A few months ago, I gave a brief presentation on long term care for the elderly and disabled. As I contemplate my own mortality, that of my parents and the people I come into contact daily– I thought I’d write a post about it. It’s a little long, but I promise you’ll learn something valuable.
Americans tend to think, “I have medical insurance so I’m covered.” And while this may be true for routine medical care, doctor’s visits, prescriptions and in-patient hospitalization and some types of rehabilitation, it does not extend to long-term care.
What is long-term care? I could define it, but the National Institutes of Health does a better job explaining it.
When we hear “long-term care” we often visualize an older person, but that is not always the case. Anyone can become ill at any time and require long term care in a facility. As Americans we are living longer due to better medical care, advances in science, environmental factors and, if you’re lucky, good genes. Inevitably, no matter your genes, you will become ill. We just do not know from what-or when.
Most of us are not prepared to finance our long term stays in a nursing home. And it’s expensive, more expensive than paying for one year of university (private or public), a wedding and in some states, a year’s worth of mortgage payments. During my presentation I referenced this infographic and the dollars and cents really do make it real. It is worth a look.
Thankfully, there are ways to plan the financing of long term care. The earlier you do it, the more options you have. While none of the options are cheap, the later options are much more costly – and I am not just referring to money.
a) Private pay. This is exactly what it means. You or a loved one pays out of pocket for your long-term in care in a facility. Most of us will far outlive our savings, especially in light of the very high financial cost associated with aging.
But, if you are one of the relatively few who find themselves in the exclusive tax bracket of “exceedingly wealthy”- congratulations. Now, for the rest of us.
b) Long-term care insurance (LTC). I could tell you what it is, but the National Institutes of Health (NIH) does a better job of defining it here. It is insurance that you pay for so that it can take care of you should you need it. Since I am a huge infographic fan here is another one, from 2013, that illustrates rates of LTC insurance acceptance and rejection based on age, as well as the cost to maintain it
Again, the earlier you plan the better off you are. Because once you become ill, this type of insurance is no longer available to you.
One caveat: LTC insurance will likely not cover your entire long term care needs for the time you will require it. The latter is assuming you live past the period for which it will cover your needs i.e. the money runs out before you die. LTC insurance is meant to be a cushion of sorts, to delay or prevent spending out of pocket, parting with your assets, or applying for Medicaid. Applying for Medicaid is the next step for many, but it is not without challenges.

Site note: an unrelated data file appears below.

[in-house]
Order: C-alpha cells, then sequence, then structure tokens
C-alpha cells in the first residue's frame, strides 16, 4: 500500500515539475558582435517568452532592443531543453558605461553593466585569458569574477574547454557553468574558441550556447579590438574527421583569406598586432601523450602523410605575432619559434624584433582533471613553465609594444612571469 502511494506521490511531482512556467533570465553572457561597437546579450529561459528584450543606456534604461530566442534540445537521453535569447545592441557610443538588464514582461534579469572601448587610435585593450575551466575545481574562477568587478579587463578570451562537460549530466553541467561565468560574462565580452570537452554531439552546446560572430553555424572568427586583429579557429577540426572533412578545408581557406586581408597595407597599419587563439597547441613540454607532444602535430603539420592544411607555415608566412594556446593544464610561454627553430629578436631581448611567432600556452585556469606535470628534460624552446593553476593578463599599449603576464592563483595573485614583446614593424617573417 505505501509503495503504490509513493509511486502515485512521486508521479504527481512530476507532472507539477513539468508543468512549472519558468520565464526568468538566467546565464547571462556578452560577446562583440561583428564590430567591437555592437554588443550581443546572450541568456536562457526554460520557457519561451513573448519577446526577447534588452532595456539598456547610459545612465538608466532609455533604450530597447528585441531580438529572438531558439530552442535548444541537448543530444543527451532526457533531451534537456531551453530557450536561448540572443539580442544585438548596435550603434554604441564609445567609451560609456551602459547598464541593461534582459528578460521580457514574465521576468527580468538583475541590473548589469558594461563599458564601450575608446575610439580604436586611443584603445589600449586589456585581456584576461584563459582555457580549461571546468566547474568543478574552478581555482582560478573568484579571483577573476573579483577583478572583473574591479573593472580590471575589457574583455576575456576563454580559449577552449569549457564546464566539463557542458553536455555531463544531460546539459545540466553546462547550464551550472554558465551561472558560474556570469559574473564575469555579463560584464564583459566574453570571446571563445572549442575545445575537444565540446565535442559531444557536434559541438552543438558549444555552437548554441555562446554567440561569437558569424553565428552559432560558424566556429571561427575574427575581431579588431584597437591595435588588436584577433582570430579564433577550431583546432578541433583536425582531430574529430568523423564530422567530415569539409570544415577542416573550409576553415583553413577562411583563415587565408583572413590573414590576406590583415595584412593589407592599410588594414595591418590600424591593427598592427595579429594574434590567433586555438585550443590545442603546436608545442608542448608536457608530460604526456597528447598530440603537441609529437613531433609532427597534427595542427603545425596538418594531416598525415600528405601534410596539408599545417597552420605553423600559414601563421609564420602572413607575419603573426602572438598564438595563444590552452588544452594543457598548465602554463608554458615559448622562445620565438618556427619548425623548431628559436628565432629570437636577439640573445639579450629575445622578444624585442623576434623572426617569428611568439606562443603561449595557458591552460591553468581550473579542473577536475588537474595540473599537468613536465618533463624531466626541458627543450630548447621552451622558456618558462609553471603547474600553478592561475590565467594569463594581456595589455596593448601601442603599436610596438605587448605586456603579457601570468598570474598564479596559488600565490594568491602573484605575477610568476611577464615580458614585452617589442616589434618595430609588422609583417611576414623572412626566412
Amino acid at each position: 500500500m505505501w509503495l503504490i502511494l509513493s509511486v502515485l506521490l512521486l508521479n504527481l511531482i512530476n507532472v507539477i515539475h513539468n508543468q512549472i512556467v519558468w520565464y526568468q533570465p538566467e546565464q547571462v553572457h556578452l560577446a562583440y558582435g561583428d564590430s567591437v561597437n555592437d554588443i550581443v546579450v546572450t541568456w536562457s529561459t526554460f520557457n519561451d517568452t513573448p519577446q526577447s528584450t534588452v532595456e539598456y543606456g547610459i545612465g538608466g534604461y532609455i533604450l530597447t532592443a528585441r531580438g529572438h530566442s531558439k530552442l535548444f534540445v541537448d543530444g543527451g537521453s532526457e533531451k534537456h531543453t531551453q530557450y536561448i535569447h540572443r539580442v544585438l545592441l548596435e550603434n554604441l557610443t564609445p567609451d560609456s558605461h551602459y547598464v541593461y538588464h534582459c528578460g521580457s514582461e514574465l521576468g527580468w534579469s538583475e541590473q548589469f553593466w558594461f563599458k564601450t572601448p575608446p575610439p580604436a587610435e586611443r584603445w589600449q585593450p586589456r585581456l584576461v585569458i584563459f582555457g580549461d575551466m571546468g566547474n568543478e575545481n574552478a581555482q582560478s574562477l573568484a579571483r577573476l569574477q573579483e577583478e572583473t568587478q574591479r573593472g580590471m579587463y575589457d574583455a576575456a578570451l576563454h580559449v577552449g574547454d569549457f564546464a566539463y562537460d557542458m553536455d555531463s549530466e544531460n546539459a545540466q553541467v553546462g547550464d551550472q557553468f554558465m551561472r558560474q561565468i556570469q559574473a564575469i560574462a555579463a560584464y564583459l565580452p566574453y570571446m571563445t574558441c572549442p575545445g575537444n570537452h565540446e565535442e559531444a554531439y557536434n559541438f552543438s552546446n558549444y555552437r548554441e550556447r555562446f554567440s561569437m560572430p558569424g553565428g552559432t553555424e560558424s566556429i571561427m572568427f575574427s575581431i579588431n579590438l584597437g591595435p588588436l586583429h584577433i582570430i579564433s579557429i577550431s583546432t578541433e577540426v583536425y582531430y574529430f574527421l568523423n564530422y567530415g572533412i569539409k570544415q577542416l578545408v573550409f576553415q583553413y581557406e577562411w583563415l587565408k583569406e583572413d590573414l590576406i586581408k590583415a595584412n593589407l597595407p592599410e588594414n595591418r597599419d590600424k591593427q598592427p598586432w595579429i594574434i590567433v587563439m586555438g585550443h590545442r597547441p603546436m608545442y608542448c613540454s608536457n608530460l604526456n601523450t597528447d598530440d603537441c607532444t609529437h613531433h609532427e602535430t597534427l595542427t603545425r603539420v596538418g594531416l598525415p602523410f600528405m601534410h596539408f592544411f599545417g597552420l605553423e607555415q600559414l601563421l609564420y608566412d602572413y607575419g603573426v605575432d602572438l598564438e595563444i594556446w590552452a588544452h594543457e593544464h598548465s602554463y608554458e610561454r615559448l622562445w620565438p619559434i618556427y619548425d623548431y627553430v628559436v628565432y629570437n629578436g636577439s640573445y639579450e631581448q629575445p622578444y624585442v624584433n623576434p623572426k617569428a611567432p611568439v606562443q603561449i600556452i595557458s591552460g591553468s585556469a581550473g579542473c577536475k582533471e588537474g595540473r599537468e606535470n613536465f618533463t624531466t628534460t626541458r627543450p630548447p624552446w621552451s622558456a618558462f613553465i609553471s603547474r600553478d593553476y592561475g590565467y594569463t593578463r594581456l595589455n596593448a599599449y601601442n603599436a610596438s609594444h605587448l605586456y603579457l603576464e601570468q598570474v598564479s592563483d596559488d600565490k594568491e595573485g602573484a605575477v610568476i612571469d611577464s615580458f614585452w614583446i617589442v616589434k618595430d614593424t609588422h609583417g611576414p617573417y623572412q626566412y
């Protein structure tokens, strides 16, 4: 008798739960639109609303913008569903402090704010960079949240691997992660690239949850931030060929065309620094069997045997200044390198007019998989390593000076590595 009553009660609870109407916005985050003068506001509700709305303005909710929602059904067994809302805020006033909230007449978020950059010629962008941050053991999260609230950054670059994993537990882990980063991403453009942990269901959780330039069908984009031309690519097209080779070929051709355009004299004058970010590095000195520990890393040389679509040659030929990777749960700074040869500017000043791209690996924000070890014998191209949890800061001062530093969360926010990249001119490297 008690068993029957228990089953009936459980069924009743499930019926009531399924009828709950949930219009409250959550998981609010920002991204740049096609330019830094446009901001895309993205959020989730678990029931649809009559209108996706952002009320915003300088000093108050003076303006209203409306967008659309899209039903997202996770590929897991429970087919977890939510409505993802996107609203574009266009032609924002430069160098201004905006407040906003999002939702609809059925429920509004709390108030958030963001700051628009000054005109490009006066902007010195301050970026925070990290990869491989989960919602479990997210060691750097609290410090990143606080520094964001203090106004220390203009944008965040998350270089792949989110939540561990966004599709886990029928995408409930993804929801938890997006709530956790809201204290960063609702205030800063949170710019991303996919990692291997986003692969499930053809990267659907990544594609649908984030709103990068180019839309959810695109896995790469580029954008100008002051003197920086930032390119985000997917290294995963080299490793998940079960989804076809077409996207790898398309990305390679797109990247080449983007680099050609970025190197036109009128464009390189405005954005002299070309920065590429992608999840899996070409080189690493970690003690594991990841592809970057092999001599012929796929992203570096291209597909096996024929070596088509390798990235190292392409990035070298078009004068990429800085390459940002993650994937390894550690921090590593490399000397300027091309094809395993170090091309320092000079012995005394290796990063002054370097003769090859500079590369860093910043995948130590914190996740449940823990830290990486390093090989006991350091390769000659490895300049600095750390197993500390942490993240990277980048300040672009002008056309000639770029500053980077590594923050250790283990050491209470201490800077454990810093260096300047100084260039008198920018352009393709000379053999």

c) Medicaid. It is a needs based insurance program. In simplest terms, you must meet certain income and resource limits in order to qualify. And those limits are low- and in some people’s opinions- almost near indigency.
About 2/3 of nursing home residents rely on Medicaid for their medical coverage and a majority of those people worked with an attorney in order to qualify because they had “too much” in assets. And you’d be surprised to learn what “too much” is.
Unlike long term care insurance, Medicaid does not “run out” and will continue to cover your medical care —as long as you meet income and resource eligibility. It can quite possibly cover your long term care needs until your death. Very important, Medicaid is the only health insurance that covers long term care; Medicare has never and will never do so.
This link provides a succinct overview of the income and resource limits required in my home state, New York.
d) Reverse Mortgage. This is an option for individuals who are at least 62 years old and have either paid off their mortgage completely or have way more equity in their home than a mortgage balance. The amount of the reverse mortgage should be sufficient to pay off their mortgage (if necessary), live in the home and maintain it, pay off bills or debts of any kind, fund home renovations or to have a “nest egg” for the unexpected.
You can obtain a reverse mortgage and never touch a penny of it. I have little experience with reverse mortgages, so I will let US. Department of Housing and Urban Development (HUD) provide further information here.
Lastly, and as a bonus for reading this post to the end, is one last infographic painting a literal picture of financing aging in the U.S. Pictures definitely tell a story.
Do yourself a big favor, plan and plan early…and share this post with others!
My forthcoming post will be about how legal protection, in the form of a trust document (and other legal mechanisms), can safeguard your assets as you anticipate long term care needs in your future. To properly plan, you will need a lawyer in your corner.